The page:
Here's what the best-dressed voters will be wearing to the polls this year:

Pink hats. Yellow "Don't Tread On Me" shirts. Orange Protect Minnesota buttons. The fashion police have left the precinct.

The U.S. Supreme Court slapped down Minnesota's voting booth ban on political apparel, on the grounds that Election Day dress codes are bad and dumb and a violation of the First Amendment.

Asking voters to turn their T-shirts inside out before they vote sounds like a small thing.

But it was a tangible barrier to voting in a country that's been throwing up too many lately.

The same high court just gave Ohio its blessing to purge inactive voters from the rolls. As if voting were less a right than a fish taco that the government needs to slap out of your hands if you walk around with it for too long without taking a bite.

And yes, not voting is as stupid as not eating a delicious fish taco that is yours by birthright. Which reminds me that a) I need to re-register to vote in Minnesota and b) I need to stop writing columns this close to lunch.

Minnesota had good intentions and bad execution when it set out to turn polling places into tranquil, slogan-free oases. Plenty of states ban campaign shirts and buttons that promote candidates or ballot issues, but Minnesota stretched the language into a blanket ban on "political apparel."

The law didn't define "political apparel," but election judges were expected to know it when they saw it. Was a Second Amendment shirt more provocative than a First Amendment button? What sort of political statement does one of those MPR raccoon tote bags send?

For those who love pushing buttons as much as wearing them, it was an irresistible temptation.

On Election Day 2010, members of three conservative or libertarian groups donned their finery and headed to the polls to see what would happen. Two of them tangled with election workers, including Andy Cilek, who arrived at his Hennepin County polling station wearing a Tea Party shirt and a button that read "Please I.D. Me."

Although Cilek was eventually allowed to cast his vote without changing his clothes, the incident spawned an eight-year legal battle that ended at the Supreme Court last week. It was a case that brought Cilek, who wants Minnesotans to show identification before they can vote, shoulder to shoulder with groups like the American Civil Liberties Union, which views voter I.D. as a cynical attempt to disenfranchise minorities and the elderly.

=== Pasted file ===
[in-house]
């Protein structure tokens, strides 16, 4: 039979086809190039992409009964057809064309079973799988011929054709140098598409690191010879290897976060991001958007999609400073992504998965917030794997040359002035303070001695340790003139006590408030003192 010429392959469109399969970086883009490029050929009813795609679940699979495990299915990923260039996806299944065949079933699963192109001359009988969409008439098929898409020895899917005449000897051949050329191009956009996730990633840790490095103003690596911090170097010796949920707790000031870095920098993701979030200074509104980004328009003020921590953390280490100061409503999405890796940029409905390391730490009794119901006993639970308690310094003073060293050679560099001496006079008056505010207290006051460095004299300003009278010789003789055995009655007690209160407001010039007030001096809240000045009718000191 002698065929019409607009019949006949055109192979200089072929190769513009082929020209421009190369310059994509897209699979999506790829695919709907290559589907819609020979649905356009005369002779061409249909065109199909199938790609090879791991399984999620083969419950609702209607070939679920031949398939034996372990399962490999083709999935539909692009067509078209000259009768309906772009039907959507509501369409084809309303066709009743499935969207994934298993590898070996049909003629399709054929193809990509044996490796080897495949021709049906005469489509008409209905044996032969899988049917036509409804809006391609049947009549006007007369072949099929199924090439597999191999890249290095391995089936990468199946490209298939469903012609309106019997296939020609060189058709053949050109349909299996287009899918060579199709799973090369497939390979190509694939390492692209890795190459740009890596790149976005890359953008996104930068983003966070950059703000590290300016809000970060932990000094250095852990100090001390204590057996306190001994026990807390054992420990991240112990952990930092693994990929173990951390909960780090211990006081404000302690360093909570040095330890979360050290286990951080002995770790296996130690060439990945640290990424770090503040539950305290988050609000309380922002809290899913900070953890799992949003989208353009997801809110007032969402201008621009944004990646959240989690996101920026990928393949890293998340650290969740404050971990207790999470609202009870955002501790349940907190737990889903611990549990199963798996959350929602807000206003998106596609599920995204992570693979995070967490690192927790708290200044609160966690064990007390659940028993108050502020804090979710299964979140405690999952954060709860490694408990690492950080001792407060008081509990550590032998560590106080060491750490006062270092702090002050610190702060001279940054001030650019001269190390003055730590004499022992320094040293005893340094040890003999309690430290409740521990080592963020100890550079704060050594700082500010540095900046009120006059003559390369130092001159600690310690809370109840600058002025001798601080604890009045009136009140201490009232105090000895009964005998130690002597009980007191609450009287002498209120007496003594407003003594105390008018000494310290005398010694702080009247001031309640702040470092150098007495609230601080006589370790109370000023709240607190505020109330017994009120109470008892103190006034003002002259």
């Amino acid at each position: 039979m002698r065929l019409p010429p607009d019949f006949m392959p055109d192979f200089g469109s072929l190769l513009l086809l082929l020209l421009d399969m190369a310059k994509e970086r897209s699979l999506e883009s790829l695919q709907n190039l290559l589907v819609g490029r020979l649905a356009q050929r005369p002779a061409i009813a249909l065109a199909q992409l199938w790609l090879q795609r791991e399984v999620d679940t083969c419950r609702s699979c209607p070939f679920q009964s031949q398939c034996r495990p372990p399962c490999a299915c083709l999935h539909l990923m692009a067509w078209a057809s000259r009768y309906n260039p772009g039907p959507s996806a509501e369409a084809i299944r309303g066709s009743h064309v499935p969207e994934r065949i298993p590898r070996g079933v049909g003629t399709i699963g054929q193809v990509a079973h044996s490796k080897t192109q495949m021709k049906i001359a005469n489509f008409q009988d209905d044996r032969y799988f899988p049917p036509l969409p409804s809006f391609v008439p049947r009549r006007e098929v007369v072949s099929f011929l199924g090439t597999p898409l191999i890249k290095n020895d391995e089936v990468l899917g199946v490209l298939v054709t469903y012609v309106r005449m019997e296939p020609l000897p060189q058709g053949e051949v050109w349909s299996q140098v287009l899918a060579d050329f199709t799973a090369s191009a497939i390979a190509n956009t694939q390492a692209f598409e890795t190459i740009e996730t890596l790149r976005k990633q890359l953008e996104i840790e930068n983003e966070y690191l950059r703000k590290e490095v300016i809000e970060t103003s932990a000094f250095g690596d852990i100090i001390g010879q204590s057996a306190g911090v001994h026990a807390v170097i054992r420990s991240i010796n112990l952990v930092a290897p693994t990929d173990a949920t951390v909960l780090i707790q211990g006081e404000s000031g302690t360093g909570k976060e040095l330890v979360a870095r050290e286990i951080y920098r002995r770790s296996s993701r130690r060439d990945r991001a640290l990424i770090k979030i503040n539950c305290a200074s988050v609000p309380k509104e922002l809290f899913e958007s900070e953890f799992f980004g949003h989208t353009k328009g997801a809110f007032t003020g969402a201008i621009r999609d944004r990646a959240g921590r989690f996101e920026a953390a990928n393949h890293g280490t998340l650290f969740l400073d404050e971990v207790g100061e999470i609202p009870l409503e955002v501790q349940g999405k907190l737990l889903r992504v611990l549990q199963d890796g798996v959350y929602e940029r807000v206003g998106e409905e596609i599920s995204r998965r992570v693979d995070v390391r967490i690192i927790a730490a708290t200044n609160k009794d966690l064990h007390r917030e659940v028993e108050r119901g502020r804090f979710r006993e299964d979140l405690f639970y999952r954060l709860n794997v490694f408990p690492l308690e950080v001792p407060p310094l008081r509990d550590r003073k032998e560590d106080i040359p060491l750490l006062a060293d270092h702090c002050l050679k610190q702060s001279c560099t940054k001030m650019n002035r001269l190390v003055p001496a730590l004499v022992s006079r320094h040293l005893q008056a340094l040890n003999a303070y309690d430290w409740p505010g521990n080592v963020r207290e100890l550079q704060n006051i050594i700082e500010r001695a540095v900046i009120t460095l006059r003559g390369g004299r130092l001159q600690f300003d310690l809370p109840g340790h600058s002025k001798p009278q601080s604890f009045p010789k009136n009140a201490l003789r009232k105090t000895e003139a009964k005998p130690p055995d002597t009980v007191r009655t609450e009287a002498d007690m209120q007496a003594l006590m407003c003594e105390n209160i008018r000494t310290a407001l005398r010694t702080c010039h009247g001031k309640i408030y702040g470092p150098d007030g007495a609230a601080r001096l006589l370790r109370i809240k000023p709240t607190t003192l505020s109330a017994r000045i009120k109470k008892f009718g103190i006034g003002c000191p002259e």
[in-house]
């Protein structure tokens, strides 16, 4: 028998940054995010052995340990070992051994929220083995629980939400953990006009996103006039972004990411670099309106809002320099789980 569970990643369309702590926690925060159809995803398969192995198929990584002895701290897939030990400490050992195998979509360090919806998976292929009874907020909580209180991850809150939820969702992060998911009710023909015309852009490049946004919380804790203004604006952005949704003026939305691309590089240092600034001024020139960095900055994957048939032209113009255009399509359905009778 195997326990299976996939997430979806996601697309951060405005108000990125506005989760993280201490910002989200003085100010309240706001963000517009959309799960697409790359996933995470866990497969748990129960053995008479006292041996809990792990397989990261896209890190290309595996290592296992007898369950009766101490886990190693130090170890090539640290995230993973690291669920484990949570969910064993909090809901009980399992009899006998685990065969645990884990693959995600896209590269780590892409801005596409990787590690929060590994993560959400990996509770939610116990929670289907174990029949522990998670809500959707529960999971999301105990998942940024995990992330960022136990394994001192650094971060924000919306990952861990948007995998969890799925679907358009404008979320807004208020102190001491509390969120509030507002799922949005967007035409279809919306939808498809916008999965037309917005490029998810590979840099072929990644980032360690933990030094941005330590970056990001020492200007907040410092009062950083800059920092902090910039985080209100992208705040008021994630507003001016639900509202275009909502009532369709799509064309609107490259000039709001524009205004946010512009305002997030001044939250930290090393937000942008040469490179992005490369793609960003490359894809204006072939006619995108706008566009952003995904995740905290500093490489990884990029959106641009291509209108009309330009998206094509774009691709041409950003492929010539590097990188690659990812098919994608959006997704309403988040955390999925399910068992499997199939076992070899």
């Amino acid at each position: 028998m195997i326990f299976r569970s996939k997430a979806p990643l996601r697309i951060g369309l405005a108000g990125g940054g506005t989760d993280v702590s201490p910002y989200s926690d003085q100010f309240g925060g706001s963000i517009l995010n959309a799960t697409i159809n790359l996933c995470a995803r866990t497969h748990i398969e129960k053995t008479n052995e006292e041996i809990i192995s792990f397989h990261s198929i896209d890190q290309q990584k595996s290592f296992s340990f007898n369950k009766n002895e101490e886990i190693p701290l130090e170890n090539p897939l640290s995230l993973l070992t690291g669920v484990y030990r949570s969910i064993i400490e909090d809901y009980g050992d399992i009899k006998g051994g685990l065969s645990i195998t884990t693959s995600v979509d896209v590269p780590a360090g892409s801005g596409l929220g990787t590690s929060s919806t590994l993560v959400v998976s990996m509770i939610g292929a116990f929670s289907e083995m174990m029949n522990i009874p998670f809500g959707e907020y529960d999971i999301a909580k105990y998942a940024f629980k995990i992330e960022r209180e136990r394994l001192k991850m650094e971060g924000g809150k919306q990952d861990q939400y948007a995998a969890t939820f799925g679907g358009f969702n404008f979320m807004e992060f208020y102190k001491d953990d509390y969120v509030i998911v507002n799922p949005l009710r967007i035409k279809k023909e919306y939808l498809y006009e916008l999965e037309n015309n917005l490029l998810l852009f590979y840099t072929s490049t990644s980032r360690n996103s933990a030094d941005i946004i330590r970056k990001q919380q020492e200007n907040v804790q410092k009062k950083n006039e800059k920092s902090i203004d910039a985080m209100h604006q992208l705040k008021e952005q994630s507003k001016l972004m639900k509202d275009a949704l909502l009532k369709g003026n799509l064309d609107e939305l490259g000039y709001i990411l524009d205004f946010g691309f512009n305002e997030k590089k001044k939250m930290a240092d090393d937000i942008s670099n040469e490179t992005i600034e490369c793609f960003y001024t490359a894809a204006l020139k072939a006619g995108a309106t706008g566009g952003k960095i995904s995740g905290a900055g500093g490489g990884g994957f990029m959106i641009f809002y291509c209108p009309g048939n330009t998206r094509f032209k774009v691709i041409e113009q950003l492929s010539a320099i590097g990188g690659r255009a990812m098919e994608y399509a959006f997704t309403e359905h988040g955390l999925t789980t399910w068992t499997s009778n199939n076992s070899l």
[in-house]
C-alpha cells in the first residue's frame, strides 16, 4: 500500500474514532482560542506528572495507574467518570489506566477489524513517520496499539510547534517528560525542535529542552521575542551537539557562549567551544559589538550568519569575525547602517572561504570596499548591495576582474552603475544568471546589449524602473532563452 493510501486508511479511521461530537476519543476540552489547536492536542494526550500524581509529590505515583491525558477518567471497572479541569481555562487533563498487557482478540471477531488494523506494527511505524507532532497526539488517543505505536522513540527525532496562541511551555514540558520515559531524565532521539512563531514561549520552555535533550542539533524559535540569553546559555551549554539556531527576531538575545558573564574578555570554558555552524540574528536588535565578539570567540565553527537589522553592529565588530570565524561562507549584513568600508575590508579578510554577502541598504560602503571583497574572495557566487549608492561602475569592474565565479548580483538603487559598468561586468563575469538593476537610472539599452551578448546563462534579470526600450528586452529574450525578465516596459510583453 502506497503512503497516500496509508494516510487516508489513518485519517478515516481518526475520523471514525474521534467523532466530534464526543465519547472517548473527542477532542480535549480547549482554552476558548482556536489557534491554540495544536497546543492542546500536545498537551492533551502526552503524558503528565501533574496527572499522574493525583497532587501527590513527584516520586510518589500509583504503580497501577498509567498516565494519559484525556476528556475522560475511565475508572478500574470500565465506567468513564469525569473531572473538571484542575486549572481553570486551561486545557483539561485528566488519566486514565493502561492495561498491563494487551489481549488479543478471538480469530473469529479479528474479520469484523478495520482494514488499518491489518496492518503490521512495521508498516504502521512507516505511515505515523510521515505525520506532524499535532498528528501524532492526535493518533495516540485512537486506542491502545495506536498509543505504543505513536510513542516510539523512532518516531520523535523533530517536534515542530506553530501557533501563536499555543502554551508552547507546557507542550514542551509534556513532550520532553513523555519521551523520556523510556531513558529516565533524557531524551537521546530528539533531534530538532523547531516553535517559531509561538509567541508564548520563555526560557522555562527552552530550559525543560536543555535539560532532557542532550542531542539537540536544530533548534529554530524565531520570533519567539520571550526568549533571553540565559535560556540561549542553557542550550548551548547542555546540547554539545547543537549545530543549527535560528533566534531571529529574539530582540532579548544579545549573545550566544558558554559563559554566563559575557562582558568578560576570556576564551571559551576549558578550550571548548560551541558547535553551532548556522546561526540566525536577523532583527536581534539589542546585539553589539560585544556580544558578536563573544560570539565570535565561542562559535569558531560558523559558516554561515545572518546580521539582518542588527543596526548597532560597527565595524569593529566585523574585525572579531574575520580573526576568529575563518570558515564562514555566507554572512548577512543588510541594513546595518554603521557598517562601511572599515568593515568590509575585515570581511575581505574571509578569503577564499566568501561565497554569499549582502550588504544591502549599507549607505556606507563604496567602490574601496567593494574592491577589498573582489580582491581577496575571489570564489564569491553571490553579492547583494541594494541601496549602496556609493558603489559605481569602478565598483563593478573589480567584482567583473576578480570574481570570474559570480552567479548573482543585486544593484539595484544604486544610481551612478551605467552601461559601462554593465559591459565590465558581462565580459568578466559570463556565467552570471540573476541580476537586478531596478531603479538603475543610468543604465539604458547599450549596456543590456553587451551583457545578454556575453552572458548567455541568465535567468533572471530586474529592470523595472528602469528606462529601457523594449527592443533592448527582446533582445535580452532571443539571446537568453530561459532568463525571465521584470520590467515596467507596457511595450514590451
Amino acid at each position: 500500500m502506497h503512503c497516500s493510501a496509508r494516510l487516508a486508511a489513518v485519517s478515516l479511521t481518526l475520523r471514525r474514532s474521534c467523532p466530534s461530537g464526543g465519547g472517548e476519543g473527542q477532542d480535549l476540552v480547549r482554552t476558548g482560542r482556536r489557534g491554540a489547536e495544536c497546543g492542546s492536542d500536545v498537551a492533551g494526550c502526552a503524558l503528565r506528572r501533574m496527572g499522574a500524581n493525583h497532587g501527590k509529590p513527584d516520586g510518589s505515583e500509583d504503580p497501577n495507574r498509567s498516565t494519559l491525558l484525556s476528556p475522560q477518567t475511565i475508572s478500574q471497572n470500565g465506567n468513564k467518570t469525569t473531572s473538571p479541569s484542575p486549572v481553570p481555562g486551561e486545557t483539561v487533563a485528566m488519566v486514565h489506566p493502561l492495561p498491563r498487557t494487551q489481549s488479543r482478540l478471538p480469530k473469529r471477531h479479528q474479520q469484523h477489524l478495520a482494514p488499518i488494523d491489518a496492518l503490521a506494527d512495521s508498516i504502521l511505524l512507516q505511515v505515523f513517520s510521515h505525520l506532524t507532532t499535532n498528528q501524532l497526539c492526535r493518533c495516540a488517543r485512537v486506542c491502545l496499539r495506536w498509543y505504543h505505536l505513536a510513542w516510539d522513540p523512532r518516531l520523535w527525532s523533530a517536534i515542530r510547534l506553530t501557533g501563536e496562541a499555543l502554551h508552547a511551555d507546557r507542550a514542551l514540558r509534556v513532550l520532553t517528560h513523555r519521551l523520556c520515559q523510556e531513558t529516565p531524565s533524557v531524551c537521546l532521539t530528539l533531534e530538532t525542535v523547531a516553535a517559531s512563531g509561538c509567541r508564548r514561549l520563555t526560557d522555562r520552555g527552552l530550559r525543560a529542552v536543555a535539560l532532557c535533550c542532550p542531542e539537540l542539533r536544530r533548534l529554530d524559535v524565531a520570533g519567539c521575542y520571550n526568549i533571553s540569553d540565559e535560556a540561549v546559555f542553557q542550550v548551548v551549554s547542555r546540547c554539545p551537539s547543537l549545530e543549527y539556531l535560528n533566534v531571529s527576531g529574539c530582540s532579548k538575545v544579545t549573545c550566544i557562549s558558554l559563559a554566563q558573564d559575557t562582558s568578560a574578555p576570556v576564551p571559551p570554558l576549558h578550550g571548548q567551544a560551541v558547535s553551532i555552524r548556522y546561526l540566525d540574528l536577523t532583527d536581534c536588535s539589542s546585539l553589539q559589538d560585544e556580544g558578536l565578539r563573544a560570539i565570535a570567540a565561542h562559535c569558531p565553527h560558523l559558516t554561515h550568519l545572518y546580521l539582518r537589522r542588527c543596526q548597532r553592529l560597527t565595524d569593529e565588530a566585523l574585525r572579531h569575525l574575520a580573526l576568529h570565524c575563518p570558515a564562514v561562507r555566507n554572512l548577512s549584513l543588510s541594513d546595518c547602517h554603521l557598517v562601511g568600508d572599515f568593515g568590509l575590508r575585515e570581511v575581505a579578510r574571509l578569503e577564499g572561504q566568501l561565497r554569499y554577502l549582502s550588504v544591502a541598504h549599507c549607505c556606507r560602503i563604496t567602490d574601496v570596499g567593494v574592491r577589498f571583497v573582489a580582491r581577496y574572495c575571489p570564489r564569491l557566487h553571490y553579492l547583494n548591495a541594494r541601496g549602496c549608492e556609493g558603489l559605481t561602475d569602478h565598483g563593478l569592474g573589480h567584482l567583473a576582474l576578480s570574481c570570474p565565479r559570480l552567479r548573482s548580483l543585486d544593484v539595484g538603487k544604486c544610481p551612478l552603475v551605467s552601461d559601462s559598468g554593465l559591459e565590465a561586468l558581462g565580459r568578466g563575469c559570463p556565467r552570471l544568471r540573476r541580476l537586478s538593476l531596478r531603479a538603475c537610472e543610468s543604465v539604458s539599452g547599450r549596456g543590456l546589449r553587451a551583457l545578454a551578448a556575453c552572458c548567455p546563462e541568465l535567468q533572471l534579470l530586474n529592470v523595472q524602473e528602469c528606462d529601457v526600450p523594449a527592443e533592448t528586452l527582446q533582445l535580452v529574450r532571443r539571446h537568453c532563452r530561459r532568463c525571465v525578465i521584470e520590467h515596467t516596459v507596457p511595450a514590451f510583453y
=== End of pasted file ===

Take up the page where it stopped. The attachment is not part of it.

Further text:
Cilek doesn't have big plans for next Election Day. Now that he's made his point, he said, he might just vote absentee. He does think state lawmakers should just let Minnesotans wear whatever they want when they vote. When was the last time an obnoxious T-shirt changed minds?

"The only way to fix that statute is to get rid of it," he said. "I have no idea where the line lies between political and campaign. … If you wore a Star and Tribune shirt in to vote, there's a lot of people who think the Star and Tribune is political."

(Side note: I have a Star Tribune shirt that says "I <heart> the Minnesota State Fair" if anyone wants to test some boundaries.)

Election officials aren't shedding any tears over the ruling, including Ramsey County Elections Manager Joe Mansky, who was named in the suit.

For years, Mansky has kept a stack of construction-style safety vests he picked up at Home Depot, just in case someone violated the dress code. The vests will still be around for the 2018 primary and general election because the ban on campaigning inside polling places still stands. There's no word yet on whether a MAGA hat would be considered a campaign prop or political expression.

"We don't think that this is going to be a problem," Mansky said. Dress code challenges are rare.

"Every now and then, someone will come in with a T-shirt that has the name of a political candidate or a political party and we'll bring out one of the 3M vests," he said. "At least in our office, people are happy to wear them. They understand fundamentally that coming in with a candidate's name or a party name is off-limits. … It's this other stuff, the political messaging, that was not well defined. … The Legislature needs to define exactly what they mean by political, and I'm sure they will."

The Legislature will have to tweak the letter of the law, but meanwhile Secretary of State Steve Simon said he'll issue updated guidance to election officials to ensure they abide by the spirit of the Supreme Court ruling.

"I am gratified that the Supreme Court today provided clarity for Minnesotans, while also recognizing the vital interest of maintaining an 'island of calm' in our polling places," Simon said in a statement after last week's 7-2 ruling.

If you're struggling with what to wear, or just struggling to pull on pants, Simon offered this helpful reminder: "Minnesotans can wear anything they want if they make use of our 'Vote from Home' law, which allows all voters to vote from home without having to go to a polling place." 612-673-4008 Twitter: @stribrooks